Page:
God operates by different rules of time and space. And God's infinite greatness, which we would expect to diminish us, actually makes possible the very closeness that we desire. A God unbound by our rules of time has the ability to invest in every person on earth. God has, quite literally, all the time in the world for each one of us.
In the move The Last Emperor, the young child anointed as the last emperor of China lives a magical life of luxury with a thousand eunuch servants at his command. "What happens when you do wrong?" his brother asks. "When I do wrong, someone else is punished," the boy emperor replies. To demonstrate, he breaks a jar, and one of the servants is beaten. In Christian theology, Jesus reversed that ancient pattern: when the servants erred, the King was punished. Grace is free only because the giver himself has borned the cost.
Politics draws lines between people; in contrast, Jesus' love cuts across those lines and dispenses grace. That does not mean, of course, that Christians should not involve themselves in politics. It simply means that as we do so we must not let the rules of power displace the command to love.
God reproduces and lives out His image in millions of ordinary people like us. It is a supreme mystery. We are called to bear that image as a Body because any one of us taken individually would present an incomplete image, one partly false and always distorted, like a single glass chip hacked from a mirror. But collectively, in all our diversity, we can come together as a community of believers to restore the image of God in the world.
Christians fail to communicate to others because we ignore basic principles in relationship. When we make condescending judgments or proclaim lofty words that don't translate into action, or simply speak without first listening, we fail to love - and thus deter a thirsty world from Living Water. The good news about God's grace goes unheard.
Whoever desires to remain faithful to Jesus must communicate faith as he did, not by compelling assent but by presenting it as a true answer to basic thirst. Rather than looking back nostalgically on a time when Christians wielded more power, I suggest another approach: that we regard ourselves as subversives operating within the broader culture.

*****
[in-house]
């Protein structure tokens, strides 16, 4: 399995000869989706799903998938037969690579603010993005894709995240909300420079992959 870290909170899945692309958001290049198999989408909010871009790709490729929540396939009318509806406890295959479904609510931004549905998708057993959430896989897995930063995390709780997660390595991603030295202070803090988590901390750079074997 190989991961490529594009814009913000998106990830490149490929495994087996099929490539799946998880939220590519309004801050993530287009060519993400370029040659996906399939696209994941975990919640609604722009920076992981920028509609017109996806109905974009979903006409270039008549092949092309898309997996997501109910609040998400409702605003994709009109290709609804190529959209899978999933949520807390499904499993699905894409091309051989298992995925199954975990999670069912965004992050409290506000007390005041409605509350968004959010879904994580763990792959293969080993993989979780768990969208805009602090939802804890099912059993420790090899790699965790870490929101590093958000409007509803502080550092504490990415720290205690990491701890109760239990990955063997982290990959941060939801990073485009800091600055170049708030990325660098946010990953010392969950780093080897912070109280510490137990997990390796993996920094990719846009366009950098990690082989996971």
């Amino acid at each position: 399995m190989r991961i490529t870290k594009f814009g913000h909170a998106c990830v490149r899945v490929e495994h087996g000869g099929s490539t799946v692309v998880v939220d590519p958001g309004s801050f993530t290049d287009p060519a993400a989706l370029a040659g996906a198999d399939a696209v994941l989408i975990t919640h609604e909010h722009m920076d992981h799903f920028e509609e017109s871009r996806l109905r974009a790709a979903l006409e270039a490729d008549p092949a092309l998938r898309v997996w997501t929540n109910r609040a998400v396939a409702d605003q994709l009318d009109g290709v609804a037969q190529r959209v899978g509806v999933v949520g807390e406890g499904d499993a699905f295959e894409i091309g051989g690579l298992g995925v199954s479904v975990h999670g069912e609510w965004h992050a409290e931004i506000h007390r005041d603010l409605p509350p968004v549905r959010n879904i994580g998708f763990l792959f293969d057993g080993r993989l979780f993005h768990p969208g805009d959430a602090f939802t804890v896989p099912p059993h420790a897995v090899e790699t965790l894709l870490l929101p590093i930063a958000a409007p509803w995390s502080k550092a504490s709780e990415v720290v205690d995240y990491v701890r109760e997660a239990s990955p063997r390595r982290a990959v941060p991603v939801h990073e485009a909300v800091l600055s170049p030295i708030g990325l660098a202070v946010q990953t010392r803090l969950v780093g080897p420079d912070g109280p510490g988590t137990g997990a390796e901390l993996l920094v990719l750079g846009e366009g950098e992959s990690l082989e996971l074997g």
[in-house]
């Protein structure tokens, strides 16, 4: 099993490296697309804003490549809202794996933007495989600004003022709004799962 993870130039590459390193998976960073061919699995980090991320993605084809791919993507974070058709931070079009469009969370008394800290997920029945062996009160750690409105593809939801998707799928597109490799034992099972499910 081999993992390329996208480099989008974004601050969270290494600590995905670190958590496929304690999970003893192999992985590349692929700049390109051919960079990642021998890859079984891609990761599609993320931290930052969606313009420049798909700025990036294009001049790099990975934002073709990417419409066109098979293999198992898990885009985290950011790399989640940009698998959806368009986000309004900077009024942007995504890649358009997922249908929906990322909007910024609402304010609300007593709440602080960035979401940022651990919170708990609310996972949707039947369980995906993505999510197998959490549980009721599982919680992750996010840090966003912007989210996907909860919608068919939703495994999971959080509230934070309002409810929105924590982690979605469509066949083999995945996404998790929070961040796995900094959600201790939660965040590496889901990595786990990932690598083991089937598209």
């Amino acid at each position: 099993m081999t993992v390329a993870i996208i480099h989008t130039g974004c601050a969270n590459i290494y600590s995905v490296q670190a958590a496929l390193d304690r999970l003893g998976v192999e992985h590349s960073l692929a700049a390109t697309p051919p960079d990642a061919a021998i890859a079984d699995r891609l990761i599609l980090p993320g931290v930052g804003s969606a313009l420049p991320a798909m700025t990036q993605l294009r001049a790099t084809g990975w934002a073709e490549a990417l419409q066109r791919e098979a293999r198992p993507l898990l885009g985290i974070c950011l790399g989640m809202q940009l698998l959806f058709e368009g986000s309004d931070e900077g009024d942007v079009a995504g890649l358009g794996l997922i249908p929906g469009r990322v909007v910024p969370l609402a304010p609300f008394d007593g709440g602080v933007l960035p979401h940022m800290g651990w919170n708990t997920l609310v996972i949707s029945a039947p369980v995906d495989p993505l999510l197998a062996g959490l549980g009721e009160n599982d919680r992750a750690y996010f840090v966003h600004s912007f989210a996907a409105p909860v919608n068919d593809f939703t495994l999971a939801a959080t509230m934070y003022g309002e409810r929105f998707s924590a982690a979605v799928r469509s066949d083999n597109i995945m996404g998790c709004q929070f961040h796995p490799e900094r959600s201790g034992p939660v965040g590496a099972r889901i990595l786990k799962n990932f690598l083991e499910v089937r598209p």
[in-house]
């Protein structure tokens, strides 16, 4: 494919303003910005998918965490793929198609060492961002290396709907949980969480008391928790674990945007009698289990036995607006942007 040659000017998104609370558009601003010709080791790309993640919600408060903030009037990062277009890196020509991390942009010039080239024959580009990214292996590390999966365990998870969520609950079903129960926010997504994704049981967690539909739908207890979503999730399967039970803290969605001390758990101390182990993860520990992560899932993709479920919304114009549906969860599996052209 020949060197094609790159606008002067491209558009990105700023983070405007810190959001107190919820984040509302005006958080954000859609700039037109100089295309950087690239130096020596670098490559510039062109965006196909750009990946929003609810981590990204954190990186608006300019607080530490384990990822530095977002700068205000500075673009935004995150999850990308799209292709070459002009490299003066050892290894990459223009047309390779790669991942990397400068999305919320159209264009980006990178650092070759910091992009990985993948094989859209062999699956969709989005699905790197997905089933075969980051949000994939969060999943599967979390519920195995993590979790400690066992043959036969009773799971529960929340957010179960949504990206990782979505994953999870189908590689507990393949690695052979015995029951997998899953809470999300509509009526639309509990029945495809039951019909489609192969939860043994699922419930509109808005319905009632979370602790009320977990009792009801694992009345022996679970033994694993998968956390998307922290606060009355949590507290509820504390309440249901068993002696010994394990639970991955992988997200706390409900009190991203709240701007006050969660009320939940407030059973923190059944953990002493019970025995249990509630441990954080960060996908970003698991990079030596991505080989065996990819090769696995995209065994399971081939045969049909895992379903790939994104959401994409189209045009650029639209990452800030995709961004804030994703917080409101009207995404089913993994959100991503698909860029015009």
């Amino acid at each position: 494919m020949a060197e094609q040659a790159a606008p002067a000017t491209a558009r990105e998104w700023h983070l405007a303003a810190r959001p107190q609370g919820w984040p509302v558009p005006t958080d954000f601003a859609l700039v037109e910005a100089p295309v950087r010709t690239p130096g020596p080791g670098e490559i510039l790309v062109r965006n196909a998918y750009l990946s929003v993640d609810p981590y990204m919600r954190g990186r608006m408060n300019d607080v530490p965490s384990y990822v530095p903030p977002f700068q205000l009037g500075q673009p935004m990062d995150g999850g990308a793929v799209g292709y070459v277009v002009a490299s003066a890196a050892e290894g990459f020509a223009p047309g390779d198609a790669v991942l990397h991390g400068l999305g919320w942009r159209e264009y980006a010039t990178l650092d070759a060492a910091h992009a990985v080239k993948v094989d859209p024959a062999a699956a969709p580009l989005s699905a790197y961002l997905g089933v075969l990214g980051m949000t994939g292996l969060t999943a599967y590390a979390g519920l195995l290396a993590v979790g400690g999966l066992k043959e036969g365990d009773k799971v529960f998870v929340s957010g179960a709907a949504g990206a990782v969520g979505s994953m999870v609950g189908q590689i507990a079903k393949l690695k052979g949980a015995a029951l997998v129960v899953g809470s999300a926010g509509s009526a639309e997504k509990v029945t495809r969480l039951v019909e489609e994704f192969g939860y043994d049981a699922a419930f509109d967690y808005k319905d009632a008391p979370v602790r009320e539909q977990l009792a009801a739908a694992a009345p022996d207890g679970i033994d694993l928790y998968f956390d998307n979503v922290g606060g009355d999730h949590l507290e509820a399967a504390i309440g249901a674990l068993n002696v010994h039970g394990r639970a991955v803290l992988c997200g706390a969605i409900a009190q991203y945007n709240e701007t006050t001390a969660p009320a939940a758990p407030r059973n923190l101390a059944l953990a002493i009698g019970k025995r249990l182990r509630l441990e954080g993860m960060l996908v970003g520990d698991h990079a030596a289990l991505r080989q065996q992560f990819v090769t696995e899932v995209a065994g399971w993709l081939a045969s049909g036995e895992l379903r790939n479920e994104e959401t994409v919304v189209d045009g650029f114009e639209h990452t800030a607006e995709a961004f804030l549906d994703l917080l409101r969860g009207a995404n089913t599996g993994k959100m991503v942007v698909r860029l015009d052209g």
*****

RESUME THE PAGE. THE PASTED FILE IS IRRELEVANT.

Jesus is the best clue we have as to what God is like and He is consistently gracious and merciful, especially to those who are failures. He is harsh to uptight, judgmental people, but merciful and gracious to the failures. He seems to draw out the smallest kernel of faith in each person that He's with. So, I presume that that's the way God is going to judge humanity.
I once heard a theologian remark that in the Gospels people approached Jesus with a question 183 times whereas he replied with a direct answer only three times. Instead, he responded with a different question, a story, or some other indirection. Evidently Jesus wants us to work out answers on our own, using the principles that he taught and lived.
A faithful person sees life from the perspective of trust, not fear. Bedrock faith allows me to believe that, despite the chaos of the present moment, God does reign; that regardless of how worthless I may feel, I truly matter to a God of love; that no pain lasts forever and no evil triumphs in the end. Faith sees even the darkest deed of all history, the death of God's Son, as a necessary prelude to the brightest.
What would a church look like that created space for quietness, that bucked the celebrity trend and unplugged from noisy media, that actively resisted our consumer culture? What would worship look like if we directed it more toward God than toward our own amusement?